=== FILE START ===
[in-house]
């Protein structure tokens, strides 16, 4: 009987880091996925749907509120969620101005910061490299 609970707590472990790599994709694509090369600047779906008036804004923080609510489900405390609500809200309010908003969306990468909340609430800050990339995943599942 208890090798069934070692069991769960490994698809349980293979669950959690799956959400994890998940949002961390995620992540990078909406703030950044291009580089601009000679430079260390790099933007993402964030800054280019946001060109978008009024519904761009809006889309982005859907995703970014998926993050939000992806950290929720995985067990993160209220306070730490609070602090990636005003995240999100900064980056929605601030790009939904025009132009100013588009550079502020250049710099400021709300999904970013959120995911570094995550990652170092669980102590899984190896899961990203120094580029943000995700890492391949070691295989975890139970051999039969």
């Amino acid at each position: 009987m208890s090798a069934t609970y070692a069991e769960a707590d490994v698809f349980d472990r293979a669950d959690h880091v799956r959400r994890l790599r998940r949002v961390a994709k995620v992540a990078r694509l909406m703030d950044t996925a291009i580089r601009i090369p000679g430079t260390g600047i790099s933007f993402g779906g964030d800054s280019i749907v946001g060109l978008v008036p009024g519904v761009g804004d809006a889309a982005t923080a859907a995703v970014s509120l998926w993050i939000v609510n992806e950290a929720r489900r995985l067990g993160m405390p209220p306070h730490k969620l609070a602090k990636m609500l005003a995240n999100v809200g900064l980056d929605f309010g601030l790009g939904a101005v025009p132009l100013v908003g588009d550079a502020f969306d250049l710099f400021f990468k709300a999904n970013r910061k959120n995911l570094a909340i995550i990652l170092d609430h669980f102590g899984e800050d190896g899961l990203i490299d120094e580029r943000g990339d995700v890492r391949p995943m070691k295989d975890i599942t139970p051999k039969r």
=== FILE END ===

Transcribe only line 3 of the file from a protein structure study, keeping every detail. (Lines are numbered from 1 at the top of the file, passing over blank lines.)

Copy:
């Amino acid at each position: 009987m208890s090798a069934t609970y070692a069991e769960a707590d490994v698809f349980d472990r293979a669950d959690h880091v799956r959400r994890l790599r998940r949002v961390a994709k995620v992540a990078r694509l909406m703030d950044t996925a291009i580089r601009i090369p000679g430079t260390g600047i790099s933007f993402g779906g964030d800054s280019i749907v946001g060109l978008v008036p009024g519904v761009g804004d809006a889309a982005t923080a859907a995703v970014s509120l998926w993050i939000v609510n992806e950290a929720r489900r995985l067990g993160m405390p209220p306070h730490k969620l609070a602090k990636m609500l005003a995240n999100v809200g900064l980056d929605f309010g601030l790009g939904a101005v025009p132009l100013v908003g588009d550079a502020f969306d250049l710099f400021f990468k709300a999904n970013r910061k959120n995911l570094a909340i995550i990652l170092d609430h669980f102590g899984e800050d190896g899961l990203i490299d120094e580029r943000g990339d995700v890492r391949p995943m070691k295989d975890i599942t139970p051999k039969r």